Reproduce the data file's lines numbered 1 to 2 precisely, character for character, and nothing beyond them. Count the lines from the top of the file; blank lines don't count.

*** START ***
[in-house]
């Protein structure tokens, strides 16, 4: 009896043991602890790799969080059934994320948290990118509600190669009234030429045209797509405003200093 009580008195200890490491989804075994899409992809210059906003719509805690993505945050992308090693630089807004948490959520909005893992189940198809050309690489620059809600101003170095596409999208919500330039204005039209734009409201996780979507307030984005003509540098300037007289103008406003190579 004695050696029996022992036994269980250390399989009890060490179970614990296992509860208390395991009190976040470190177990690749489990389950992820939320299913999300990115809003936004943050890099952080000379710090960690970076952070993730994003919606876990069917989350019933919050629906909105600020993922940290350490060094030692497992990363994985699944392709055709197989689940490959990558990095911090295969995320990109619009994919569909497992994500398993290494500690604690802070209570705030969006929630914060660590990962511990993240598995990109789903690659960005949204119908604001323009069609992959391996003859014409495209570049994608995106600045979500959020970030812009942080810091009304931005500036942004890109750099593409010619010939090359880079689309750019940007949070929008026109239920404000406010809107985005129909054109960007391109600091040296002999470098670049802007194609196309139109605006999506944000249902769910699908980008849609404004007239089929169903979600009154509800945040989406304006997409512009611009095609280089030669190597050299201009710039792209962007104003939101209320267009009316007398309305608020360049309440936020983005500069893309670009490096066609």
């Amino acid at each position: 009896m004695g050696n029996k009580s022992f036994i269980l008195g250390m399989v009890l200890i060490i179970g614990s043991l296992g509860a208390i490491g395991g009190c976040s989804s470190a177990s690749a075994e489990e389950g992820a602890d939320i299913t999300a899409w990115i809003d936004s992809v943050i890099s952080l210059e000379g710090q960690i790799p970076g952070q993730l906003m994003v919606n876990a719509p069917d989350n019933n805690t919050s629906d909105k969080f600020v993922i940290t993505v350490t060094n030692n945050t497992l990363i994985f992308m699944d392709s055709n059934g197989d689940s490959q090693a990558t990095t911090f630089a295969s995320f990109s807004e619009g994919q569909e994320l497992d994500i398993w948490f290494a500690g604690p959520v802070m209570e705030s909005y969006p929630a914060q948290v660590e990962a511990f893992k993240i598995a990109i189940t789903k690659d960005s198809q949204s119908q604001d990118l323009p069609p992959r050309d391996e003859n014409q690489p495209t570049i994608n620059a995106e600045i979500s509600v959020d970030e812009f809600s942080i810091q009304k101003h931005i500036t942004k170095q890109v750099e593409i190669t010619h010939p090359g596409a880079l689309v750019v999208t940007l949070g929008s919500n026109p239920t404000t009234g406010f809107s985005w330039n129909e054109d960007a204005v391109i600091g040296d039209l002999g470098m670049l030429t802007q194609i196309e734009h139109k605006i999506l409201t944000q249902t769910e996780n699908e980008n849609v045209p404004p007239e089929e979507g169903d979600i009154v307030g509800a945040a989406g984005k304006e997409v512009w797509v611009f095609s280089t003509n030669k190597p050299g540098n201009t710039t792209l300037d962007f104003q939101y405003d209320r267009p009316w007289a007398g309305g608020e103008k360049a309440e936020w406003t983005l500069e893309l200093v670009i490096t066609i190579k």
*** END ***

[in-house]
């Protein structure tokens, strides 16, 4: 009896043991602890790799969080059934994320948290990118509600190669009234030429045209797509405003200093 009580008195200890490491989804075994899409992809210059906003719509805690993505945050992308090693630089807004948490959520909005893992189940198809050309690489620059809600101003170095596409999208919500330039204005039209734009409201996780979507307030984005003509540098300037007289103008406003190579 004695050696029996022992036994269980250390399989009890060490179970614990296992509860208390395991009190976040470190177990690749489990389950992820939320299913999300990115809003936004943050890099952080000379710090960690970076952070993730994003919606876990069917989350019933919050629906909105600020993922940290350490060094030692497992990363994985699944392709055709197989689940490959990558990095911090295969995320990109619009994919569909497992994500398993290494500690604690802070209570705030969006929630914060660590990962511990993240598995990109789903690659960005949204119908604001323009069609992959391996003859014409495209570049994608995106600045979500959020970030812009942080810091009304931005500036942004890109750099593409010619010939090359880079689309750019940007949070929008026109239920404000406010809107985005129909054109960007391109600091040296002999470098670049802007194609196309139109605006999506944000249902769910699908980008849609404004007239089929169903979600009154509800945040989406304006997409512009611009095609280089030669190597050299201009710039792209962007104003939101209320267009009316007398309305608020360049309440936020983005500069893309670009490096066609």